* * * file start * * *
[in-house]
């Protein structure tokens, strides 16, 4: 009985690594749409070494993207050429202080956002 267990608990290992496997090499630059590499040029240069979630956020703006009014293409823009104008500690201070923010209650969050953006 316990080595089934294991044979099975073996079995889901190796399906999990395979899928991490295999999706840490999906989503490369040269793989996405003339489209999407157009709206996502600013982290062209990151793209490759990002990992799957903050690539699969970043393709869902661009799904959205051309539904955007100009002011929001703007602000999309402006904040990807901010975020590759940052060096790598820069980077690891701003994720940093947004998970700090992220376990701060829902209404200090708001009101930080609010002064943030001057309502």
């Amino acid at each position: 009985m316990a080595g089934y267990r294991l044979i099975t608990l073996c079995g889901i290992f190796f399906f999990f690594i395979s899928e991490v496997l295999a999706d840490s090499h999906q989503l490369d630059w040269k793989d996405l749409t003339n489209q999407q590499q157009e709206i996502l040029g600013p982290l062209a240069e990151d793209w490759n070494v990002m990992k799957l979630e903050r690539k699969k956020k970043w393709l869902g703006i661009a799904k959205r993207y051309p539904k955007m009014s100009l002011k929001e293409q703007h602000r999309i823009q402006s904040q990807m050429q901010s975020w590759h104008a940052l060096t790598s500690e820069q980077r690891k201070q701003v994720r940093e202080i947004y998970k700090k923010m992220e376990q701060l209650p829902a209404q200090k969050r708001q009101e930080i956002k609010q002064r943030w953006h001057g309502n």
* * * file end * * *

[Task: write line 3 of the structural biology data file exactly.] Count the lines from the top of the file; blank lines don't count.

């Amino acid at each position: 009985m316990a080595g089934y267990r294991l044979i099975t608990l073996c079995g889901i290992f190796f399906f999990f690594i395979s899928e991490v496997l295999a999706d840490s090499h999906q989503l490369d630059w040269k793989d996405l749409t003339n489209q999407q590499q157009e709206i996502l040029g600013p982290l062209a240069e990151d793209w490759n070494v990002m990992k799957l979630e903050r690539k699969k956020k970043w393709l869902g703006i661009a799904k959205r993207y051309p539904k955007m009014s100009l002011k929001e293409q703007h602000r999309i823009q402006s904040q990807m050429q901010s975020w590759h104008a940052l060096t790598s500690e820069q980077r690891k201070q701003v994720r940093e202080i947004y998970k700090k923010m992220e376990q701060l209650p829902a209404q200090k969050r708001q009101e930080i956002k609010q002064r943030w953006h001057g309502n």